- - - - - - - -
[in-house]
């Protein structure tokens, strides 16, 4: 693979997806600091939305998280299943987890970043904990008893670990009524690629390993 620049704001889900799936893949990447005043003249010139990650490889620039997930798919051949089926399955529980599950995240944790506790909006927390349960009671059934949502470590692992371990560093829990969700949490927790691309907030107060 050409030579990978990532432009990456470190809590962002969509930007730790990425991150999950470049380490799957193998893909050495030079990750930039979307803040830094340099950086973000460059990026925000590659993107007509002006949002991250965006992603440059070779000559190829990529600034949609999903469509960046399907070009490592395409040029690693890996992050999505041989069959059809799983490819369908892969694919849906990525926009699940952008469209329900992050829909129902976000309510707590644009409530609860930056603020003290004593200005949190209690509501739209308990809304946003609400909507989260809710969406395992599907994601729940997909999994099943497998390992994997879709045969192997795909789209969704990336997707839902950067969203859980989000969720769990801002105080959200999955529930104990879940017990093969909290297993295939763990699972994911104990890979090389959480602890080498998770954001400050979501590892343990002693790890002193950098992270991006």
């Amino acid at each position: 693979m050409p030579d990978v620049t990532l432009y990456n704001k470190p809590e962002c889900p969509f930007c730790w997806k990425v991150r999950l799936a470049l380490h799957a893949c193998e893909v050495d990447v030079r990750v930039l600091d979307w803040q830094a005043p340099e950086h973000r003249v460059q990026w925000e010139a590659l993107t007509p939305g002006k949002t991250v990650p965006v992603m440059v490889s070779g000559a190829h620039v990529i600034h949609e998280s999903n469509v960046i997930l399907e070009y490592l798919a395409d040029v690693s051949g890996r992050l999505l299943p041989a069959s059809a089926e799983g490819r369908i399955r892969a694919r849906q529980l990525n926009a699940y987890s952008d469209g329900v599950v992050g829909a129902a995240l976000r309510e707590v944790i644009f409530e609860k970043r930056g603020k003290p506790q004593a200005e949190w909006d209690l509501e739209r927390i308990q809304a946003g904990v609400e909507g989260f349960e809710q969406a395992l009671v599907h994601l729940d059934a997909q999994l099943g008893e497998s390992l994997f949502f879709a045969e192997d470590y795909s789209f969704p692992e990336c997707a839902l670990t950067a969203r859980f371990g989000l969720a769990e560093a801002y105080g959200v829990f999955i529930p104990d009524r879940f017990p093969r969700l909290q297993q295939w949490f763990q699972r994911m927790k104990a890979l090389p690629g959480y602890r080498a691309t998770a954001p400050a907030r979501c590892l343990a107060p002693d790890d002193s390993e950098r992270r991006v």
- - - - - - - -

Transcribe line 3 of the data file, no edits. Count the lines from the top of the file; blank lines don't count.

């Amino acid at each position: 693979m050409p030579d990978v620049t990532l432009y990456n704001k470190p809590e962002c889900p969509f930007c730790w997806k990425v991150r999950l799936a470049l380490h799957a893949c193998e893909v050495d990447v030079r990750v930039l600091d979307w803040q830094a005043p340099e950086h973000r003249v460059q990026w925000e010139a590659l993107t007509p939305g002006k949002t991250v990650p965006v992603m440059v490889s070779g000559a190829h620039v990529i600034h949609e998280s999903n469509v960046i997930l399907e070009y490592l798919a395409d040029v690693s051949g890996r992050l999505l299943p041989a069959s059809a089926e799983g490819r369908i399955r892969a694919r849906q529980l990525n926009a699940y987890s952008d469209g329900v599950v992050g829909a129902a995240l976000r309510e707590v944790i644009f409530e609860k970043r930056g603020k003290p506790q004593a200005e949190w909006d209690l509501e739209r927390i308990q809304a946003g904990v609400e909507g989260f349960e809710q969406a395992l009671v599907h994601l729940d059934a997909q999994l099943g008893e497998s390992l994997f949502f879709a045969e192997d470590y795909s789209f969704p692992e990336c997707a839902l670990t950067a969203r859980f371990g989000l969720a769990e560093a801002y105080g959200v829990f999955i529930p104990d009524r879940f017990p093969r969700l909290q297993q295939w949490f763990q699972r994911m927790k104990a890979l090389p690629g959480y602890r080498a691309t998770a954001p400050a907030r979501c590892l343990a107060p002693d790890d002193s390993e950098r992270r991006v």